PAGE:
Saving oil paint is always on the oil artist mind. (my opinion)

Everyone has heard how well putting paint in the freezer works, and I did that successfully for years.  Living in a motor home with a small freezer made that no longer work for me too well.

Next I heard about paint under water.  Surprisingly it works, and I did not need to refrigerate. I have some small Carmex Lip Gloss (stuff)  (the jar is 1.25" wide and 1" tall--small).  I can scrape up my little dabs and wipe off on the edge of the inside of the jar placing the extra paint around the edge.  That works well, and if the paint starts to get older - like for paintings you have not finished yet so you still want those colors - just dig them out and add a tiny drop of Linseed oil, mix up and put back in the jar.  Paint keeps for a month or so.  Eventually though, I had 15 of those little jars of dabs of paint.  Any jar that you can seal with water will work.  Fill completely bulging full of water....dont want any air. 

I still felt like I was wasting paint, I mean 15 jars!

After I painted the aspen painting I mixed a bunch of cad yellow and did not use it.  Next trip I made to Hobby Lobby I noticed that any paint that mentioned CADMIUM the price was about $27 --- considerably more than other colors that sold for $12+ or $8+.

My idea:

I bought some baby syringes at Walmart pharmacy (they charged me $.10 ea) - the nice thing is that there was no needle and it had a sort of thing on the end so you could not poke the babies mouth.  I put some plastic wrap over the syringe's end and then the cap.  I filled the hole with glue turning it into a seal able lid and stood on end til dry.  I loaded the paint in the syringe and put the plunger in.  I can see the color in the tube.

OH, I just combined all the little dabs of similar colors together.  I have a really dark purplish color, a lighter reddish brown color, a darker reddish brown color, and all that cad yellow.  All the other colors I mixed together and made a nice gray.  When I need gray I squirt some out and adjust it (lighter, darker, warmer, cooler).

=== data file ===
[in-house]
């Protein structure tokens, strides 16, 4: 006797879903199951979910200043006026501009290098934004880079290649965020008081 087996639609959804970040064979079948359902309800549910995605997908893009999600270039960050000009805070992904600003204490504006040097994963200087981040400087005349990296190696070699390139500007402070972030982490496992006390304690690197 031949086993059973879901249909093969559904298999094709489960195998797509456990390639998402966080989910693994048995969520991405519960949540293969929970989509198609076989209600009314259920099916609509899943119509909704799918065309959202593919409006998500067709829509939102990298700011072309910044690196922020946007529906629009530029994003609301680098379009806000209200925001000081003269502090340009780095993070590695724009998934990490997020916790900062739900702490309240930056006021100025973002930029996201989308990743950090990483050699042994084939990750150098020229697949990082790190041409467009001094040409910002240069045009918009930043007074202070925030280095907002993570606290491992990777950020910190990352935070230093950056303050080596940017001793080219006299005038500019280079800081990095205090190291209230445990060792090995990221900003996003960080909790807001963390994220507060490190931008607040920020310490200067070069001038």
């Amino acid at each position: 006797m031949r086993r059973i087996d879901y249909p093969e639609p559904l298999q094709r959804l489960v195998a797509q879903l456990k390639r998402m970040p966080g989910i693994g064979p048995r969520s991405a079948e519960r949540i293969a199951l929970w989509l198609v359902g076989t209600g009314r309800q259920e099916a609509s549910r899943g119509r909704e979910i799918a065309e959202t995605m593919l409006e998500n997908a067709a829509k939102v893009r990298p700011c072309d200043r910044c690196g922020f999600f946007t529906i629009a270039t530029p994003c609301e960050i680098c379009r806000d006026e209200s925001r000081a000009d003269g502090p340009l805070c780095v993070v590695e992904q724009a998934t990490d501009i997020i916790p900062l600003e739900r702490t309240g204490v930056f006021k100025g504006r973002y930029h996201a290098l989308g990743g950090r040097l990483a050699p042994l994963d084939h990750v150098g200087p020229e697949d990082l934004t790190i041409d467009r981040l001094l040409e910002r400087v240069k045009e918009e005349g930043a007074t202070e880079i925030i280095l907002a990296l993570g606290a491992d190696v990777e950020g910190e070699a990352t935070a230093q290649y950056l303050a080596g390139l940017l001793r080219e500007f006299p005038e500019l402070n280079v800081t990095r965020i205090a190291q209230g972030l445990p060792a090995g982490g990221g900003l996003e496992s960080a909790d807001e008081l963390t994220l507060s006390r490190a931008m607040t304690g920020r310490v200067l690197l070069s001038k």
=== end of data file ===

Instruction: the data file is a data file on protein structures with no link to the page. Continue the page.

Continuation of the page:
The icing on the cake was when I found I could take the plunger out and add a similar color in the tube and re seal.  It is completely air tight.

Problem is that the size of the syringe was small and difficult to load.  A bit messy, but after wiping down it still worked.

Next I went on a quest to find something better, larger.  The syringe on the left in the photo above is a Normal Saline 10ml size. It comes with a screw on lid and is much larger and more easy to fill.  The opening for the filling end is slightly over 1 & quarter inch. 

I found a supplier in e-bay and ordered from him. The important thing is to verify that what you are getting has a screw on cap and NO needle. 

http://www.ebay.com/itm/300963103174?ssPageName=STRK:MEWNX:IT&_...

10mL Pre-Filled Saline leur lock Syringe Flush 0.9% Sodium Chloride - Lot of 7

You can contact David direct if you wish.  David@McGee.Net 

Be sure to tell him you want the syringe with no needle and the screw on cap on the end.  He sends you a PayPal invoice and you pay.  My transaction with David for the syringes was in September 2013.   His phone number is 704-770-1733 and he is in Charlotte, NC.  Free shipping.